However, as the economy of the future becomes less murky and reskilling/upskilling becomes a staple of every career path, there will be a massive scramble to find talent to plug newly created roles in the workforce.

This new economy is why people-skills will be so sought after in the future of work, according to April Rudin, CEO and Founder of The Rudin Group. "AI will be a tool to empowerhumans instead of replace them, enabling people to spend time on the things they do best: making relationships, exercising judgment, expressing empathy and using their problem-solving skills." Those cities that remain people-focused will be the ones with talent on-hand, and they'll be the ones to succeed.

3. A Clean Start Provides a Leg Up
 

Think about the investment that today's economic powerhouses have made in their broader commercial infrastructure. Think about public transportation systems, electrical and IT networking, private development and public zoning districts. Billions of pounds, dollars, yen, renminbi, rupees, euros and more spent on getting those cities ready for the economy of today. How will those investments pay off in the future of work?

Today's emerging megacities are "unencumbered by the legacy systems of their larger and more established brethren," according to Mercer's People-First research. While it may require massive investment to install the building blocks of a future-focused economy, there's none of the wasted expense or necessary compromise that comes with retrofitting an outmoded city for the tech-enabled future. Those cities can focus time and resources on building attractive, people-centric cities where employees will want to live, work and raise families in the future.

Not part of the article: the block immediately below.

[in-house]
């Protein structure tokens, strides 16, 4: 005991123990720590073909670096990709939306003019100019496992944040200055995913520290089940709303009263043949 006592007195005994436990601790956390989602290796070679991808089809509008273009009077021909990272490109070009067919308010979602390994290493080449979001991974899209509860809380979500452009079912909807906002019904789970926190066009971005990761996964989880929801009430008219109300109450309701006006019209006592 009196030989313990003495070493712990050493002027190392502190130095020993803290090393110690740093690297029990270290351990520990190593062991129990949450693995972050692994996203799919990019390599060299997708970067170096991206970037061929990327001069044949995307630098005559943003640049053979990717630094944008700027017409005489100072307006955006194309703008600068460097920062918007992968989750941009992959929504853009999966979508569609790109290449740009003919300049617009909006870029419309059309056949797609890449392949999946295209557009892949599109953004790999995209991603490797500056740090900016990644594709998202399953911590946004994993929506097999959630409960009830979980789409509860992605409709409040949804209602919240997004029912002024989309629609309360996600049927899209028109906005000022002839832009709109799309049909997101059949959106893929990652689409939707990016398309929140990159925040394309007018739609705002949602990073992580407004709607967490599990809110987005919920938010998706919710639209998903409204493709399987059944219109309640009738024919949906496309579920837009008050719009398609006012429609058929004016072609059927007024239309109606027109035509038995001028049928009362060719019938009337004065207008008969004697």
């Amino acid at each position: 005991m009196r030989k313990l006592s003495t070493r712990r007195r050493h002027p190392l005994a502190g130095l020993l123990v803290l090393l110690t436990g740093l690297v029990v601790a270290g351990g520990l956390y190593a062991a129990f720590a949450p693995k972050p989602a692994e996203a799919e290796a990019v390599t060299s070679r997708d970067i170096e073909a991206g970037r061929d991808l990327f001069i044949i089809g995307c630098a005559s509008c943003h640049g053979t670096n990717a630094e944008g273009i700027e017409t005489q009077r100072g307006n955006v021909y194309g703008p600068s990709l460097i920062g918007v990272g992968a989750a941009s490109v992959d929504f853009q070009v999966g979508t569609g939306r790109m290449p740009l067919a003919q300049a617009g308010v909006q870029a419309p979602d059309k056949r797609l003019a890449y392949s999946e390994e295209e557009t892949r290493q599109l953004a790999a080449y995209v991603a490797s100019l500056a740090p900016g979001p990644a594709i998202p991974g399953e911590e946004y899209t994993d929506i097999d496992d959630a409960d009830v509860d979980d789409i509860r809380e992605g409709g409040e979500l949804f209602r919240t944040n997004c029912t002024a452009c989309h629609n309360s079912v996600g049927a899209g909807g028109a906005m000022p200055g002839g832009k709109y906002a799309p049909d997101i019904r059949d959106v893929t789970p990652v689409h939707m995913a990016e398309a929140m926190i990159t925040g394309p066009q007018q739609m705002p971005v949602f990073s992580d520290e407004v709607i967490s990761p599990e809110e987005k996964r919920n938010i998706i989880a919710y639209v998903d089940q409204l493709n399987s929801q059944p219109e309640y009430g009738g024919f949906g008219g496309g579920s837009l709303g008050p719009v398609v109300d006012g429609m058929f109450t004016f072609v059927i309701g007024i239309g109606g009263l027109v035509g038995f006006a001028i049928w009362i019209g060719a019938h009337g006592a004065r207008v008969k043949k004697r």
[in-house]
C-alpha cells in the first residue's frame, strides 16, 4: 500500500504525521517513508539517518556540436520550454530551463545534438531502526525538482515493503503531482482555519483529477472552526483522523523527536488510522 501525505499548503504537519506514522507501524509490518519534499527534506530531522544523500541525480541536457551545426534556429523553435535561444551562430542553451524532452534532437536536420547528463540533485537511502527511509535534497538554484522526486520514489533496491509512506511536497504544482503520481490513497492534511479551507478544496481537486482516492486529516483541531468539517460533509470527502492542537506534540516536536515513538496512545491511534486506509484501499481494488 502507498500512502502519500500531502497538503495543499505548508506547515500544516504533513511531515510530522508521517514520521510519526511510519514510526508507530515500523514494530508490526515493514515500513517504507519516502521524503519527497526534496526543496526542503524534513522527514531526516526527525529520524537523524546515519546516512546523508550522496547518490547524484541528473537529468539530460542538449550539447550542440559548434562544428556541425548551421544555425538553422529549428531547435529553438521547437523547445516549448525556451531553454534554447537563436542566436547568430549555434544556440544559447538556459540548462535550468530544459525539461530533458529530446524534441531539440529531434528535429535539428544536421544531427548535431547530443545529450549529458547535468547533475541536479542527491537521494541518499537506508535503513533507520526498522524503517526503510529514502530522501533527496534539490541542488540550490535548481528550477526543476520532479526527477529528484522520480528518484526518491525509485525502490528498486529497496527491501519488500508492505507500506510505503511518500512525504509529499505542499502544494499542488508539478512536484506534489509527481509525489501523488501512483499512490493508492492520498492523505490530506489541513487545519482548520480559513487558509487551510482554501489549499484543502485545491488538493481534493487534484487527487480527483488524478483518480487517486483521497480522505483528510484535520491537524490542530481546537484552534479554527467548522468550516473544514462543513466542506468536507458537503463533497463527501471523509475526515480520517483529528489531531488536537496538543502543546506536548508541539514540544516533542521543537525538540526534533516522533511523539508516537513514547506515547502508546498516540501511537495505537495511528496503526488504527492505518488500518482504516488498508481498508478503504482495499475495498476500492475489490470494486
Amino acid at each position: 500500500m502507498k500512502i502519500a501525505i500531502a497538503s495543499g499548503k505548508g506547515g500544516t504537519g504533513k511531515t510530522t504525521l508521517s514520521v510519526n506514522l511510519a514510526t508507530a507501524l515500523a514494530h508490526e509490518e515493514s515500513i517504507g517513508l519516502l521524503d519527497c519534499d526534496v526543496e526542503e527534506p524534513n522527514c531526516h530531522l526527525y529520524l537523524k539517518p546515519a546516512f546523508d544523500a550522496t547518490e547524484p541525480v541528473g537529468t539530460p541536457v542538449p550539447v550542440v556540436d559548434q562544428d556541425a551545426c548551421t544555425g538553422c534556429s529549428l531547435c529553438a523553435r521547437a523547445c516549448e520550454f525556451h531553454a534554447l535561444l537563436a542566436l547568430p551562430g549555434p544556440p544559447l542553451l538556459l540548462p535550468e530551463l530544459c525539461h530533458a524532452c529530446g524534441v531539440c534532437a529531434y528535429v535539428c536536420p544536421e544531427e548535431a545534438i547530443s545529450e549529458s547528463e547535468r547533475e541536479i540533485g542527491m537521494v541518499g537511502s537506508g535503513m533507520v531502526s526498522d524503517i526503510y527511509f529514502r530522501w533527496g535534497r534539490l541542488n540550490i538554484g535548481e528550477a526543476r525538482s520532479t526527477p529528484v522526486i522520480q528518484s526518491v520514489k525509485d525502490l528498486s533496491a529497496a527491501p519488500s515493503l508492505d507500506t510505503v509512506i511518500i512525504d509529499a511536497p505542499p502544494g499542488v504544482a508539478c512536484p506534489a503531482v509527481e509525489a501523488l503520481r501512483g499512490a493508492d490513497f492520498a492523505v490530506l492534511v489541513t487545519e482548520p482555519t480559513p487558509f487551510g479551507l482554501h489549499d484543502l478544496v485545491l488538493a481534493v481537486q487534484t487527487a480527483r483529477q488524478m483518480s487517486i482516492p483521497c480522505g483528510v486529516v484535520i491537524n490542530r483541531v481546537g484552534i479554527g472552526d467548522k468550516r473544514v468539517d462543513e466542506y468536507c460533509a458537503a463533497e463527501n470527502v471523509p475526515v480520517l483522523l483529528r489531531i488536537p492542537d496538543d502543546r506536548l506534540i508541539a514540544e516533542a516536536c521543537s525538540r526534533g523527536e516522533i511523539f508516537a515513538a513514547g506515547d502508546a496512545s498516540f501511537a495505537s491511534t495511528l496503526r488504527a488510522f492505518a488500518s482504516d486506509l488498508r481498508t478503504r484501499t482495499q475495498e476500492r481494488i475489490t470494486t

"It's hard to fathom the competitive advantage a modern, mass transportation system gives a city," says Walter Jennings, CEO of Asia Insights Circle. "When economic reforms started in China, Shenzhen was a fishing village of 50,000 people. Today, there are estimates of 12–16 million residents."

What's Next?
 

Let's return to the city planner. You're overlooking your parcel of land, and you're trying to envision the ideal city of the future. We may not know the street names, but we have a better sense of the guiding principles for your soon-to-be booming metropolis.

I leave you with my three takeaways, just one lens through which to explore the opportunities which lay ahead with people, technology and the emerging megacities that will power global growth.

1. Build your city (or company) around people.

2. Don't discard valuable assets. There will always be a place for good talent in good places.

3. Look for what will carry you into the future, not what's carried others in the past.

1Desjardins, Jeff, "The Skills Needed to Survive the Robot Invasion of the Workplace," Visual Capitalist, June 27, 2018, https://www.visualcapitalist.com/skills-needed-survive-robot-workplace/.
2
Illanes, Pablo, Lund, Susan, Mourshed, Mona, Rutherford, Scott and Tyreman, Magnus, "Retraining and Reskilling Workers in the Age of Automation," McKinsey Global Institute, January 2018, https://www.mckinsey.com/featured-insights/future-of-work/retraining-and-reskilling-workers-in-the-age-of-automation